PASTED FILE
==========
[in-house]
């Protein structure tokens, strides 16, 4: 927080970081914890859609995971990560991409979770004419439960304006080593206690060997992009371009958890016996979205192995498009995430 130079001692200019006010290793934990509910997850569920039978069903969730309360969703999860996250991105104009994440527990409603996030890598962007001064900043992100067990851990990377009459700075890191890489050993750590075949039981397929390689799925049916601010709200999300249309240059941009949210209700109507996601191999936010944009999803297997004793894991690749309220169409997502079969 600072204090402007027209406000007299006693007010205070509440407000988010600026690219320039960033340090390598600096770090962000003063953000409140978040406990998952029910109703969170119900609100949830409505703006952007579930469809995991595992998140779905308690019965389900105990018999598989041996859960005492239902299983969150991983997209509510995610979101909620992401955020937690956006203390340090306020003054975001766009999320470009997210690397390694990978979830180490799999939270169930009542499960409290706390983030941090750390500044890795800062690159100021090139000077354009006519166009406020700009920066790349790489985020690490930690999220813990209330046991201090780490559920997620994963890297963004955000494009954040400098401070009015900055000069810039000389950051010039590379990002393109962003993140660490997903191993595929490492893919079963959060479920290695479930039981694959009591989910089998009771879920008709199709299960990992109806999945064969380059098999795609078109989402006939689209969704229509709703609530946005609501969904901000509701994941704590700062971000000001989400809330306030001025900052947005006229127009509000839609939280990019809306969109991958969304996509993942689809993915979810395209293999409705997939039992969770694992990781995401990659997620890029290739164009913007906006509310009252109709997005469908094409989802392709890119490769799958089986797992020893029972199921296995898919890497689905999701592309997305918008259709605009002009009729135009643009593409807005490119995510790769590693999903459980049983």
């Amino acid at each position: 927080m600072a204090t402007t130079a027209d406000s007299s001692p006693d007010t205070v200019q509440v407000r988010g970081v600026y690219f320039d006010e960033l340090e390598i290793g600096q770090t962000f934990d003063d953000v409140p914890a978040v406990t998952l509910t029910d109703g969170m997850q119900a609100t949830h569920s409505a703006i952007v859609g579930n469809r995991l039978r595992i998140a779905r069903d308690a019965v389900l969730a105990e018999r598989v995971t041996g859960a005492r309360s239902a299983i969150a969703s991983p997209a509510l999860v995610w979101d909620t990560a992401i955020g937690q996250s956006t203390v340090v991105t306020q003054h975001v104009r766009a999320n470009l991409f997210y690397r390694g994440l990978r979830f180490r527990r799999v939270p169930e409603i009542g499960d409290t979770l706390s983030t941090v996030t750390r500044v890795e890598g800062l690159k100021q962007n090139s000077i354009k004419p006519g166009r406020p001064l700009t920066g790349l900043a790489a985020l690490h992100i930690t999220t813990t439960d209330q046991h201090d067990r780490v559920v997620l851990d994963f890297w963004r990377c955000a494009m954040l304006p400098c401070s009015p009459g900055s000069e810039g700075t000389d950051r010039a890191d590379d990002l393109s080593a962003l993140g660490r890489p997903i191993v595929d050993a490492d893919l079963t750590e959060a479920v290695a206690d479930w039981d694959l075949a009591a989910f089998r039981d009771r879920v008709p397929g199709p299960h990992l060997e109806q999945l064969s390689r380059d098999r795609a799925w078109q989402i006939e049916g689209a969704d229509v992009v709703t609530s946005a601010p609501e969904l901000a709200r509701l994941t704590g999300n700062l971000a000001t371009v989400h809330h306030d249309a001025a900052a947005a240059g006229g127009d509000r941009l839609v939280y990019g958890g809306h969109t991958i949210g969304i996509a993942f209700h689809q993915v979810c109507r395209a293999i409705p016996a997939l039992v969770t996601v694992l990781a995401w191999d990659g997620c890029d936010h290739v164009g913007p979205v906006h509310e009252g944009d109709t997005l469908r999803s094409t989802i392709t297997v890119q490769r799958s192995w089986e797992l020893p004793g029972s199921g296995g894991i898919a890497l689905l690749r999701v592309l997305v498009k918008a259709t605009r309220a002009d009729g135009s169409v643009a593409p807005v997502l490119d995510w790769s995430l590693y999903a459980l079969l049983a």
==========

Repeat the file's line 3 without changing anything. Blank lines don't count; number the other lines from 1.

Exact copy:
């Amino acid at each position: 927080m600072a204090t402007t130079a027209d406000s007299s001692p006693d007010t205070v200019q509440v407000r988010g970081v600026y690219f320039d006010e960033l340090e390598i290793g600096q770090t962000f934990d003063d953000v409140p914890a978040v406990t998952l509910t029910d109703g969170m997850q119900a609100t949830h569920s409505a703006i952007v859609g579930n469809r995991l039978r595992i998140a779905r069903d308690a019965v389900l969730a105990e018999r598989v995971t041996g859960a005492r309360s239902a299983i969150a969703s991983p997209a509510l999860v995610w979101d909620t990560a992401i955020g937690q996250s956006t203390v340090v991105t306020q003054h975001v104009r766009a999320n470009l991409f997210y690397r390694g994440l990978r979830f180490r527990r799999v939270p169930e409603i009542g499960d409290t979770l706390s983030t941090v996030t750390r500044v890795e890598g800062l690159k100021q962007n090139s000077i354009k004419p006519g166009r406020p001064l700009t920066g790349l900043a790489a985020l690490h992100i930690t999220t813990t439960d209330q046991h201090d067990r780490v559920v997620l851990d994963f890297w963004r990377c955000a494009m954040l304006p400098c401070s009015p009459g900055s000069e810039g700075t000389d950051r010039a890191d590379d990002l393109s080593a962003l993140g660490r890489p997903i191993v595929d050993a490492d893919l079963t750590e959060a479920v290695a206690d479930w039981d694959l075949a009591a989910f089998r039981d009771r879920v008709p397929g199709p299960h990992l060997e109806q999945l064969s390689r380059d098999r795609a799925w078109q989402i006939e049916g689209a969704d229509v992009v709703t609530s946005a601010p609501e969904l901000a709200r509701l994941t704590g999300n700062l971000a000001t371009v989400h809330h306030d249309a001025a900052a947005a240059g006229g127009d509000r941009l839609v939280y990019g958890g809306h969109t991958i949210g969304i996509a993942f209700h689809q993915v979810c109507r395209a293999i409705p016996a997939l039992v969770t996601v694992l990781a995401w191999d990659g997620c890029d936010h290739v164009g913007p979205v906006h509310e009252g944009d109709t997005l469908r999803s094409t989802i392709t297997v890119q490769r799958s192995w089986e797992l020893p004793g029972s199921g296995g894991i898919a890497l689905l690749r999701v592309l997305v498009k918008a259709t605009r309220a002009d009729g135009s169409v643009a593409p807005v997502l490119d995510w790769s995430l590693y999903a459980l079969l049983a």